I learned to listen when my daughter reached middle school and became socially active. Now, my hearing didn’t improve because she and I were becoming best buddies. That was hardly the case. I went into case management to accommodate her new schedule (and my additional responsibilities as a single parent). The job involved hours of telephonic work. Listening, patience, and asking the right questions accounted for fifty percent of the time.

My little princess, she grew up and I went back to clinical nursing.

Enough time had passed and with the changes in healthcare, I essentially had to start over. Relearn everything.  Yes, I was nervous at first, several years had passed. One thing is different. I am excited every day I go to work. Knowing I have an opportunity to listen, connect, and be there for someone else, it means everything to me. So in summary, this is what I think happened:

I fell in love with nursing when I was mature enough to love the profession like a woman loves a man, unconditionally, cherishing the moments of synchronicity and enduring the trials that test the relationship. Nursing is not a job for people that don’t want to grow up. Nor is it a job for those that might be considered heavy in the “self-focus” department.

The career crush happens when you can connect with your patients. The connection with the patients comes when you’ve experienced the same sense of vulnerability you see in the eyes of your patients, when you realize you are no different than them…when you know what it means to be human.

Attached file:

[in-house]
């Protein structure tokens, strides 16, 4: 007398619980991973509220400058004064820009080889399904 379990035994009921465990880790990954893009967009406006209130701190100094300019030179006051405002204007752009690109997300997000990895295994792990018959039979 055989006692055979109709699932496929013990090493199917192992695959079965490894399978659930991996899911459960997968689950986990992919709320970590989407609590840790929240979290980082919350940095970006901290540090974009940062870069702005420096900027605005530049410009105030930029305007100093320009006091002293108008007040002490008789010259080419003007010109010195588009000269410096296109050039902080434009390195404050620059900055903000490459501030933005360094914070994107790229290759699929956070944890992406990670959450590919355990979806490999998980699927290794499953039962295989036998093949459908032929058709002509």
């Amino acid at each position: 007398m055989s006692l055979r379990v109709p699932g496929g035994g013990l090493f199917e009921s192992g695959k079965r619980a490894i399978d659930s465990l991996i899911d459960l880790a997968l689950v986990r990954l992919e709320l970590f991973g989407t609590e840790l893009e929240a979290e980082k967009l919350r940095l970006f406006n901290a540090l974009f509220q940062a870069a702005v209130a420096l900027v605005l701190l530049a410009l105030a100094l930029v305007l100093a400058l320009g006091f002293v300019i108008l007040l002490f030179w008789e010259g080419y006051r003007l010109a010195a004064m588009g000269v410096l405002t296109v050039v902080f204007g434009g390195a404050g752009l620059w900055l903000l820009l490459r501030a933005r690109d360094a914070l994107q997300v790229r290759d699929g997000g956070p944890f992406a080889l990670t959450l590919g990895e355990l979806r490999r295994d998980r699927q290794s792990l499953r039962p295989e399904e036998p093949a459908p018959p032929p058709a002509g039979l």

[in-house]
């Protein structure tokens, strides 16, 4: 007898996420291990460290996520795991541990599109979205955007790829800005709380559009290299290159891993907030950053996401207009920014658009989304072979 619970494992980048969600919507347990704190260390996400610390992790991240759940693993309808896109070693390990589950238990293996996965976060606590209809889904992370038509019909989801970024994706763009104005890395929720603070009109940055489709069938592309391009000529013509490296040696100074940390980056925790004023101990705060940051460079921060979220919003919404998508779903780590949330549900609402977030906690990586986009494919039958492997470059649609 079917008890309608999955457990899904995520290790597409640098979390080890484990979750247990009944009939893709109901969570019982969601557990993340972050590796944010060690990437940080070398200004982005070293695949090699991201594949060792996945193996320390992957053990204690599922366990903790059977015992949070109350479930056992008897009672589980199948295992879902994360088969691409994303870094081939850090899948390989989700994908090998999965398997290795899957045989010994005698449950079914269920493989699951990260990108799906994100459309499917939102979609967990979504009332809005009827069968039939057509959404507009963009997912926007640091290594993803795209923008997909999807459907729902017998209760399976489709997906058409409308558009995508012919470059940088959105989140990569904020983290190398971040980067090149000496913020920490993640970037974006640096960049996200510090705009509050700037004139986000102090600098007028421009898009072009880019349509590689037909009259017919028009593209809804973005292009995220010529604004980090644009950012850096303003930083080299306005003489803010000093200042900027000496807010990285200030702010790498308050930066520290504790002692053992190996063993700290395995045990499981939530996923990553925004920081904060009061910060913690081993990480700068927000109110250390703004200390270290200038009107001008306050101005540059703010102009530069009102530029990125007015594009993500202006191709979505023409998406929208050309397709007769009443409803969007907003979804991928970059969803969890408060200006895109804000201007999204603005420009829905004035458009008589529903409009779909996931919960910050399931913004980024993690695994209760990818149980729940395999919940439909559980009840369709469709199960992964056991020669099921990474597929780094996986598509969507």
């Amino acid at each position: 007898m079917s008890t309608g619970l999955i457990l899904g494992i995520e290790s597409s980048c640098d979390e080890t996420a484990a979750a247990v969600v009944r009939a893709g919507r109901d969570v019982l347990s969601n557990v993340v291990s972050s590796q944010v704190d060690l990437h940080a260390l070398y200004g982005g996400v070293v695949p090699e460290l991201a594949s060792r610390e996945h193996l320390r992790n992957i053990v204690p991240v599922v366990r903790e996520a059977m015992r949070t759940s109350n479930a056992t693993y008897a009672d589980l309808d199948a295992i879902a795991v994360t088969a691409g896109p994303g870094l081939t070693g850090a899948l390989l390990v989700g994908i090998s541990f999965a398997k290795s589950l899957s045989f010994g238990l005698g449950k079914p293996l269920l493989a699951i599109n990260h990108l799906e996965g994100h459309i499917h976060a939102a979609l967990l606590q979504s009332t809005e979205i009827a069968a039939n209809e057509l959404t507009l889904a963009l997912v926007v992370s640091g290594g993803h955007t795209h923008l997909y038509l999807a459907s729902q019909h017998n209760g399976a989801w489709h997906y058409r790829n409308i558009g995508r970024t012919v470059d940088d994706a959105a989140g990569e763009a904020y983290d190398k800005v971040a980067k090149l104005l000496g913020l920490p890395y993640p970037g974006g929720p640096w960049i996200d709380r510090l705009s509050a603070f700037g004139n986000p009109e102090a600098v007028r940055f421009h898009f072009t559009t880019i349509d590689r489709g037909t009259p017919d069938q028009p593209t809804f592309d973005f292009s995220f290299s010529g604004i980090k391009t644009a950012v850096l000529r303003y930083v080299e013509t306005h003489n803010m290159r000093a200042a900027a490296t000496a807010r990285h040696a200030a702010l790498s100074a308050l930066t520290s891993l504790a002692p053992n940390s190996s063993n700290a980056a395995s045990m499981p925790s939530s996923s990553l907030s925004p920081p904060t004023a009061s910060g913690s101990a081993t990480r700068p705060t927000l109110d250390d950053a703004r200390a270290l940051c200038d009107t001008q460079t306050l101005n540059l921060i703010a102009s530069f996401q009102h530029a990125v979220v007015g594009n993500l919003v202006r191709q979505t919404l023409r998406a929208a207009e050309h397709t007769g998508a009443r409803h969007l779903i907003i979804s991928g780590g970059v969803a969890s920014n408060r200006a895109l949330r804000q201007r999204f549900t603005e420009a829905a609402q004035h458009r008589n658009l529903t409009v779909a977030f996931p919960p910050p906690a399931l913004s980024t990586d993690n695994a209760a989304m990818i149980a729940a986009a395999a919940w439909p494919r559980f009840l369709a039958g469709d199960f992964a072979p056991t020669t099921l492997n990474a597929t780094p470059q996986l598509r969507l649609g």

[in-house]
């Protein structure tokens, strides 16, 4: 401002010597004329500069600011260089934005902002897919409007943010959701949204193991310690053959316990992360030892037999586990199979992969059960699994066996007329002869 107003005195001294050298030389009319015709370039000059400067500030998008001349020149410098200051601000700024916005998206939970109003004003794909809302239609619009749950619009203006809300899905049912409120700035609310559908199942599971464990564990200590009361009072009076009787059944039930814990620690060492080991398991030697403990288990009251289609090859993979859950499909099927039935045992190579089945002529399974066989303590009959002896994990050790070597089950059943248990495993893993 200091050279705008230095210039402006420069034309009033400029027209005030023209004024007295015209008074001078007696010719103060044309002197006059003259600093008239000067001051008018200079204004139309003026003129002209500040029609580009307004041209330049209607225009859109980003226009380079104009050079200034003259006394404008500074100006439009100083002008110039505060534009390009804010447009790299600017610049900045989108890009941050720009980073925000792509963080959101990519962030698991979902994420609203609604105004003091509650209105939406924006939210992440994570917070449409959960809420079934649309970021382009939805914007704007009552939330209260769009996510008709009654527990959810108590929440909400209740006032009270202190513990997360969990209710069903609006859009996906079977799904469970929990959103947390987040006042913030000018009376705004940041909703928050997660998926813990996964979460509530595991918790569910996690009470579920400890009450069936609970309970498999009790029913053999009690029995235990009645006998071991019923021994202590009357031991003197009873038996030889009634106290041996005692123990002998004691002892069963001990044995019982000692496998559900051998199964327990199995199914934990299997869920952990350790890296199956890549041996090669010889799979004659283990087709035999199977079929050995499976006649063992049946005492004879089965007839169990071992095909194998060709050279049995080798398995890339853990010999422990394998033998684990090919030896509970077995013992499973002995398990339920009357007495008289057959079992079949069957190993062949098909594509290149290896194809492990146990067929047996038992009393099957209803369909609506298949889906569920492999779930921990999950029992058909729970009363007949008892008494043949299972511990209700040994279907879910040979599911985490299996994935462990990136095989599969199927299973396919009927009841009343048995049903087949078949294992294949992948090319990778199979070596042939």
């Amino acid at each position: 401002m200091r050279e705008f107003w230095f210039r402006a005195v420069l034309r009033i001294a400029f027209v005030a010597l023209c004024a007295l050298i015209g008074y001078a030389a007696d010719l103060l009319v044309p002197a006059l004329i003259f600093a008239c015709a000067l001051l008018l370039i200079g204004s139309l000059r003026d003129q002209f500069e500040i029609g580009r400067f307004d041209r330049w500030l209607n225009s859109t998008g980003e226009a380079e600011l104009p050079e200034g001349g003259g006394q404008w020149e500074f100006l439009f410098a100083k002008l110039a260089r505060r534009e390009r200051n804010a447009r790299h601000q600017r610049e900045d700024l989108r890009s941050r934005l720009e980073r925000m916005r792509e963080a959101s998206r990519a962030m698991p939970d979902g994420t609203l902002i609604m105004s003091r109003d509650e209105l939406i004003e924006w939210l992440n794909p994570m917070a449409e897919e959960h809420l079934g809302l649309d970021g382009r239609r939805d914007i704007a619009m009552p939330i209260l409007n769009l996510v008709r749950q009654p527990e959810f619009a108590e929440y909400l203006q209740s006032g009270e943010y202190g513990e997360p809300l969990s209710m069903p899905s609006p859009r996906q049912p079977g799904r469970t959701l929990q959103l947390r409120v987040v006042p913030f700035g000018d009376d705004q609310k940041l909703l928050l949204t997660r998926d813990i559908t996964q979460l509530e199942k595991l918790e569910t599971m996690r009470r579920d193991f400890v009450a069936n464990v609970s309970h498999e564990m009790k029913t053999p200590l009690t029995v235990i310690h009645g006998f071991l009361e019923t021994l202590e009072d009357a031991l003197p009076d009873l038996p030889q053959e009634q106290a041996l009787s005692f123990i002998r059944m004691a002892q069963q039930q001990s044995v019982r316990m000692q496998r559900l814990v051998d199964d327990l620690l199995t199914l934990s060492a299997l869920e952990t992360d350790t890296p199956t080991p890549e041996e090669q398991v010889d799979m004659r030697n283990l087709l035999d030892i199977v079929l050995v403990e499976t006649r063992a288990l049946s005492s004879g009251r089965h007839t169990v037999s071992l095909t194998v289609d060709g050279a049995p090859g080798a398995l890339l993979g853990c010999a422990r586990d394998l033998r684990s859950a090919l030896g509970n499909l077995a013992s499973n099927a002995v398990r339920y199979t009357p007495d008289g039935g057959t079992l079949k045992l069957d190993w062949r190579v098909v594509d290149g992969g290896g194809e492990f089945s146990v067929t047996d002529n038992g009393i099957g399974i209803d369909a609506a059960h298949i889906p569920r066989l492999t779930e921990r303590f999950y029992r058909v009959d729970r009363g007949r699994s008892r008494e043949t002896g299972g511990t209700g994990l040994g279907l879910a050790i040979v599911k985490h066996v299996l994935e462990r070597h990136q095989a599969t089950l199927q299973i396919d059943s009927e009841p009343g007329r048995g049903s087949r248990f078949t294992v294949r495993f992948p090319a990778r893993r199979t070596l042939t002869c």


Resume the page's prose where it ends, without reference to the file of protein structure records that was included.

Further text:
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We call this a blackout…or…Old story worth repeating

“You’re what?” She jumped from topic to topic and it was hard for me to follow her.

She reached up with her hand and curled the pillow edge under her head. “I am an intuitive.”

“What’s that?” I was busy, but I was more curious than busy. So, I took my time taping her IV while she talked.

“I am able to diagnose what my friends and family’s health problems are.”

“Oh.” My superego was ready to kick in. This patient could potentially cause real harm to a friend that might think too highly of the advice from someone who bragged to me about her five months training at massage school. I felt a responsibility to chastise her. Just listen. That’s what they tell us in nursing school. Be supportive.

“Well, I hear the doctor’s voice down the hall. You’re next. It will only take twenty minutes tops.”

She gave me a smug smile then said, “It will be ten minutes. I know the problem is in my left colon.”

I know the statistics about colon cancer. My response was gentle. “You put yourself through an unpleasant prep. He’ll check your entire large intestine to be on the safe side.”

She shook her head at me and said tartly as the procedure room nurses approached her bed, “I am so sure of myself, I only took half the prep.”

She was the last patient in a very long day and about to be seen by a doctor who’d not taken a break in seven hours.

My intuition told me he was going to be pretty unhappy when he got into the sigmoid colon.